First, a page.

Boris Johnson’s failure to contact the Taoiseach Leo Varadkar since becoming British Prime Minister has been branded “highly discourteous” by Sinn Féin.
Vice president Michelle O’Neill raised the lack of communication between Mr Johnson and Leo Varadkar during a meeting with Northern Ireland’s new secretary of state Julian Smith at Stormont today.
“I would judge that it is highly discourteous that the new Prime Minister Boris Johnson is not engaging with the Taoiseach,” she said.
“Not least given the implications of Brexit on the island of Ireland, not least given the jeopardy it brings to our people.”
It comes as the British Prime Minister visits Scotland to meet Scottish Conservative leader Ruth Davidson and the First Minister Nicola Sturgeon.
Mr Johnson said: “The backstop is no good. It’s dead. It has got to go. The withdrawal agreement is dead, it’s got to go. But there is scope to do a new deal.”
Ms O’Neill said Mr Smith did not offer an explanation as to why there had been no contact between the leaders.
She said it was not up to her who made the first move in initiating a conversation.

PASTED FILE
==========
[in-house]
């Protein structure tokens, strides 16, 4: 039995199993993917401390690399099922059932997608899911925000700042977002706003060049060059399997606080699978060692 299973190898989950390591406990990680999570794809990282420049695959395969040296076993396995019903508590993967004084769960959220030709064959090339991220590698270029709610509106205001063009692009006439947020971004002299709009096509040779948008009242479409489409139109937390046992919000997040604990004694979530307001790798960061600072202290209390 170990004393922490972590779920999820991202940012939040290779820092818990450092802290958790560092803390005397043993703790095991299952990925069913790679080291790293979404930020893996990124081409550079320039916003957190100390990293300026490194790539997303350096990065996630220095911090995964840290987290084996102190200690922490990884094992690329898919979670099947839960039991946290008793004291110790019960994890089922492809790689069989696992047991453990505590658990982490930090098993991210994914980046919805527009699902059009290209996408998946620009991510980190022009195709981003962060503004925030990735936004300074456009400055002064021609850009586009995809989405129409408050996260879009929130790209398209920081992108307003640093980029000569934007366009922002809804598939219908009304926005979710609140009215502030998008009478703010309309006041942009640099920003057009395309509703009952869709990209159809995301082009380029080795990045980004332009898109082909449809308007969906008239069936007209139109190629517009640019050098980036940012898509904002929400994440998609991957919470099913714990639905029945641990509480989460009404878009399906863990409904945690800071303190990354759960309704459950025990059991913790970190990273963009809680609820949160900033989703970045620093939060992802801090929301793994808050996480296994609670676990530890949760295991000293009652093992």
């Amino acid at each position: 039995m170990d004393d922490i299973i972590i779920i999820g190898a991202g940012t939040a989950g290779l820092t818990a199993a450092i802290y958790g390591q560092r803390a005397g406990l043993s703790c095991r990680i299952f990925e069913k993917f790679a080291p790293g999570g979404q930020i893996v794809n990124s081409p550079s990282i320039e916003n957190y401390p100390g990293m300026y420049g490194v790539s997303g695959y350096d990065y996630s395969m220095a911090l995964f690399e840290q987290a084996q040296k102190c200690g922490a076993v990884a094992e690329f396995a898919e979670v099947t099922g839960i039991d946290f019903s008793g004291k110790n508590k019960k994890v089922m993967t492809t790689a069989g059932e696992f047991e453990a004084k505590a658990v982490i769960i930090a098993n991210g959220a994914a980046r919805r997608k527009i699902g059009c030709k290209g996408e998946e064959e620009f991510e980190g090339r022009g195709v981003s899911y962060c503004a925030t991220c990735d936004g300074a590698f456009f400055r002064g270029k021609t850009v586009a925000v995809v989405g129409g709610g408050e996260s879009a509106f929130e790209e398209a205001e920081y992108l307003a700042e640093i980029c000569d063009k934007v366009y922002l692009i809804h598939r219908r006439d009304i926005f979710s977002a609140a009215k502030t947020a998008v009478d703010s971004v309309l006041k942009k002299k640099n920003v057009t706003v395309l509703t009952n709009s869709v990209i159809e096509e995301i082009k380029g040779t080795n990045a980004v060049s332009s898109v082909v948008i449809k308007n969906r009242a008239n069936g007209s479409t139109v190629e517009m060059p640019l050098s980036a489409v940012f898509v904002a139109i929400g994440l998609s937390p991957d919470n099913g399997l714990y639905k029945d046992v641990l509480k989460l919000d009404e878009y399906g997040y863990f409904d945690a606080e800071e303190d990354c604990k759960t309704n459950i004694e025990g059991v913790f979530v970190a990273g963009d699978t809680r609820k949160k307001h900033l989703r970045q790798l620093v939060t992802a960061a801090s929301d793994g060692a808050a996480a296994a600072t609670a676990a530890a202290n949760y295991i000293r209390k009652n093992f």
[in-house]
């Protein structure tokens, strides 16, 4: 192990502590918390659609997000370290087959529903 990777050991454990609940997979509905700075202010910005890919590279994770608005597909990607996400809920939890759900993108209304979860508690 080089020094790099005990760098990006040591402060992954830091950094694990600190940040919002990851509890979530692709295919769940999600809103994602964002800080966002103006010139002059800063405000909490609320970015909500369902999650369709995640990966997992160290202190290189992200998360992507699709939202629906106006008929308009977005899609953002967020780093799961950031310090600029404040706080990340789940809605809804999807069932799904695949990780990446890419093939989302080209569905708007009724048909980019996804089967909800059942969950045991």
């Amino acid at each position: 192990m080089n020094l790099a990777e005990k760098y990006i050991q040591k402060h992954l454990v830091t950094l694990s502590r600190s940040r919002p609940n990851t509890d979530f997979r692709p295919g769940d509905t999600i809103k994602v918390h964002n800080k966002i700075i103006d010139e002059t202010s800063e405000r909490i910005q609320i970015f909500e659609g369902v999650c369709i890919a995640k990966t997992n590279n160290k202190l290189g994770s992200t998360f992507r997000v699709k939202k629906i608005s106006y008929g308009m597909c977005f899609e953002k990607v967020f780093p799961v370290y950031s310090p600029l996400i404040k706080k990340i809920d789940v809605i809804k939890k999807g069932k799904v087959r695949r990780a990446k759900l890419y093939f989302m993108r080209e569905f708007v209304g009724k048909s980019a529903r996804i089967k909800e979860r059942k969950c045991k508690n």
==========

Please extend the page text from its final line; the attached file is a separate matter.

“Whoever phones who first, the issue that needs to be discussed are the implications, the catastrophic implications for the island of Ireland so I think whenever the Taoiseach and Boris Johnson speak at some stage I think the message will be very, very clear from An Taoiseach – which will be around Brexit, the need to protect the Good Friday Agreement, it will be around the fact the withdrawal agreement needs to be adhered to and agreed because this is what the British government negotiated themselves a short time ago,” she said.
“British-Irish relations are very important, that does strike right to the heart of the Good Friday Agreement, but the jeopardy that the British government want to bring to our people on this island cannot be understated – it is huge, it’s going to impact for generations to come.”
Ms O’Neill said the rhetoric from Downing Street and the “right-wing cabinet” did not suggest there was going to be a Brexit deal achieved by the October deadline.
She said she did not know Mr Johnson’s motivation in threatening to leave the EU without an agreement.
“Is he electioneering, is he bluffing, is he trying to strengthen his hand in a negotiation? I don’t know is the answer,” she said.
“What I am fixated on, what I am concerned about is what it means for the people here.”
She rejected the suggestion the British Government might move to legislate to introduce direct rule in Northern Ireland ahead of the October 31 Brexit deadline, if devolution has not be restored by then.
“Direct rule is not acceptable, we cannot go backwards, we can only go forwards,” she said.
The Sinn Féin Vice president said she told Mr Smith he could not be a “bystander” in negotiations to restore powersharing, insisting “rights-based issues” at the heart of the impasse, such as Irish language protections, remained unresolved.